Students in midst of controversial tests

School superintendent Wendy Hyer said information handed out by opponents of the standardized test administered to Grades 4 and 7 students are “misleading” parents into thinking they can excuse their child.

School superintendent Wendy Hyer said information handed out by opponents of the standardized test administered to Grades 4 and 7 students are “misleading” parents into thinking they can excuse their child.

“The ministerial order is quite clear that students are expected to write, and while I cannot comment on what other districts are doing, students are expected to write the FSA, unless excused by the principal, based on the guidelines,” said Hyer. “Parents cannot excuse their child from the FSA in School District 67.”

Kevin Epp, president of the Okanagan Skaha Teachers’ Union, continues to stand by the opinion that the Foundation Skills Assessment test on reading, writing and number skills for elementary school students aren’t worth the paper they’re printed on.

“I hope that parents, if they feel strongly about this, speak to their school principal and ask that their child is excluded from the FSAs and not be forced to write,” said Epp, adding material has been sent home with students on how parents can do so.

Foundation Skills Assessments are being administered in Grade 4 and 7 classrooms across the province right now until Feb. 25. According to information from the school district, the only students who can be exempted from writing the tests are those who have previously written it for their grade level, students who have the Individual Education Plan documenting a disability that significantly impacts their performance in reading, writing or numeracy, or those students with English as a second language. The information then states principals will notify parents if they intend to excuse the student from participating. Principals can also excuse a student in the event of a family emergency, lengthy illness or other extenuating circumstance.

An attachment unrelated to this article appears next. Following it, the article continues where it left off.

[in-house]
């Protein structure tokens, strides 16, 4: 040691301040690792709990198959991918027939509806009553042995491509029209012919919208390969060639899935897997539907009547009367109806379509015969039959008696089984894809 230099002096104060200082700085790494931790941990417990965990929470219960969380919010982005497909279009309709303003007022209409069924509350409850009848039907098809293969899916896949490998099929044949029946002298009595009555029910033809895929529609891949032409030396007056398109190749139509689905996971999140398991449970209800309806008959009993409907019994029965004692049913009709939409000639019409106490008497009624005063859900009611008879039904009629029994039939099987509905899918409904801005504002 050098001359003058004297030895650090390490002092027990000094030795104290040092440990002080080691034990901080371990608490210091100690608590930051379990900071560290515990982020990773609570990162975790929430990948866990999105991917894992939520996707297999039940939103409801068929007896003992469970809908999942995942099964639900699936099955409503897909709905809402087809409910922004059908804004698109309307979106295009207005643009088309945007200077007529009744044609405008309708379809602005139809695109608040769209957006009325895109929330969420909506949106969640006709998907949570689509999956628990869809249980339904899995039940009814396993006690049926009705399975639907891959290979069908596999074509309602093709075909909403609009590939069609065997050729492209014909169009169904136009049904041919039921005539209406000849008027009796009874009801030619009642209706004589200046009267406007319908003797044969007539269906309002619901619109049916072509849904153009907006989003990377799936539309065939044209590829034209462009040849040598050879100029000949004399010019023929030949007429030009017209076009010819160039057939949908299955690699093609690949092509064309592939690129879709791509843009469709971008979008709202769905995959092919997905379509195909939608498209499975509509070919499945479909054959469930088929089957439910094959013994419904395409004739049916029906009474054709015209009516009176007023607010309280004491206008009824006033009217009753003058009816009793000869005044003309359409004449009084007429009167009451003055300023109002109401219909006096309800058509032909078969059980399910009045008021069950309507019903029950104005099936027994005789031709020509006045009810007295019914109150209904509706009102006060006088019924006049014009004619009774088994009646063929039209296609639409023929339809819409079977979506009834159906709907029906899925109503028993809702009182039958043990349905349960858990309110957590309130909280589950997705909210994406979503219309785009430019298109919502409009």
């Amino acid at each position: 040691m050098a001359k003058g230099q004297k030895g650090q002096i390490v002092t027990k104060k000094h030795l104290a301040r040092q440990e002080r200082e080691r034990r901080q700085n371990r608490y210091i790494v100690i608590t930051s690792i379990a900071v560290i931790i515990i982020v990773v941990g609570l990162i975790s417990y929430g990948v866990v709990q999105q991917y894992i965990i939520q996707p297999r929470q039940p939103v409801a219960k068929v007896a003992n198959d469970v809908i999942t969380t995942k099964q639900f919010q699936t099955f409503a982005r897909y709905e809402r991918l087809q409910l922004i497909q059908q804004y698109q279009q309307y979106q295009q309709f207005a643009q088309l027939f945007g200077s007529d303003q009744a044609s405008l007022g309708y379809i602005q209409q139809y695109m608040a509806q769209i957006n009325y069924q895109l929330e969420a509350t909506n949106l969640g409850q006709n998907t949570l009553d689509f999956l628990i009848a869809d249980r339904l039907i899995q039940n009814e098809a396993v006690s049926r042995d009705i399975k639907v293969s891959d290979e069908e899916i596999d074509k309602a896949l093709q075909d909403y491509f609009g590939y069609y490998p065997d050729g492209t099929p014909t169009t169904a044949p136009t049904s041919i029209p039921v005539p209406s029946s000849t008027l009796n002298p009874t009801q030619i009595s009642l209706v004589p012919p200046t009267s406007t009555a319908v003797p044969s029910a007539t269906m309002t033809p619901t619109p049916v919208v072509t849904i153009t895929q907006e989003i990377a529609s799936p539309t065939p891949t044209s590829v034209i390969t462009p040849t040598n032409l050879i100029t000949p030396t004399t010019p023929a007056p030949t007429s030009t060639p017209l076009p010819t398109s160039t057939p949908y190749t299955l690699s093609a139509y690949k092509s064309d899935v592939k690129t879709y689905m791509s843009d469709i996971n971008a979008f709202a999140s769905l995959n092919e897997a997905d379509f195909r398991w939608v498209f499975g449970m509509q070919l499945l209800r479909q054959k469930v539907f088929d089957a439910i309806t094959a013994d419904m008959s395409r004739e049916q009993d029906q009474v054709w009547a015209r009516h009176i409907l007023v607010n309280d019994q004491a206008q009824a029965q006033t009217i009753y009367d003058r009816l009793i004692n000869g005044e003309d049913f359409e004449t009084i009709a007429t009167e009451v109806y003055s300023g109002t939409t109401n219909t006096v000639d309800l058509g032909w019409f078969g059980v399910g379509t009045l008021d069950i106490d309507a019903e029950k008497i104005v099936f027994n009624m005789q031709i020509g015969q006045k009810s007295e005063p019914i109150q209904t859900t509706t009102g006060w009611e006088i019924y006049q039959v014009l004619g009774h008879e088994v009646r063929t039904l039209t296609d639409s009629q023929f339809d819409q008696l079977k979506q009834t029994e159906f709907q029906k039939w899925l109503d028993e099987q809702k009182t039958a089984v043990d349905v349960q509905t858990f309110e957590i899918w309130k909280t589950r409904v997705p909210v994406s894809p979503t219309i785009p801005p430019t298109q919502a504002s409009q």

Epp said teachers are continuing to speak out about the many reasons for opposing the standardized tests given to nine and 12-year-olds. The teachers believe the test results are used unjustly for the ranking of schools.

“We are troubled by that because they like to say things like some of our local schools aren’t very good, when in fact we believe our local schools are phenomenal,” said Epp. “It turns into an evil thing when the Fraser Institute jumps in and decides whether or not you have a good school or not.”

Epp said he has heard of the rankings being used in child custody cases, where lawyers have brought the data forward stating a child should live with one parent because they live closer to a higher ranked school. He has also heard of Lower Mainland real estate agents using the data to help sell houses.

The B.C. Teachers Foundation reports that there is a growing decline in participation in the FSAs. They say between nine and 11 per cent of Grade 4 to 7 students did not take the test in 2008. That number grew in 2010 to 16 to 19 per cent.

Two B.C. Liberal leadership candidates have also called for change to the province-wide testing. George Abbott , who was briefly education minister before running to succeed Premier Gordon Campbell, said the tests are important but the regime could be modified to make it work better. Leadership rival and former advanced education minister Moira Stillwell suggested the FSA tests be scrapped and replaced with new ones.

Penticton Western News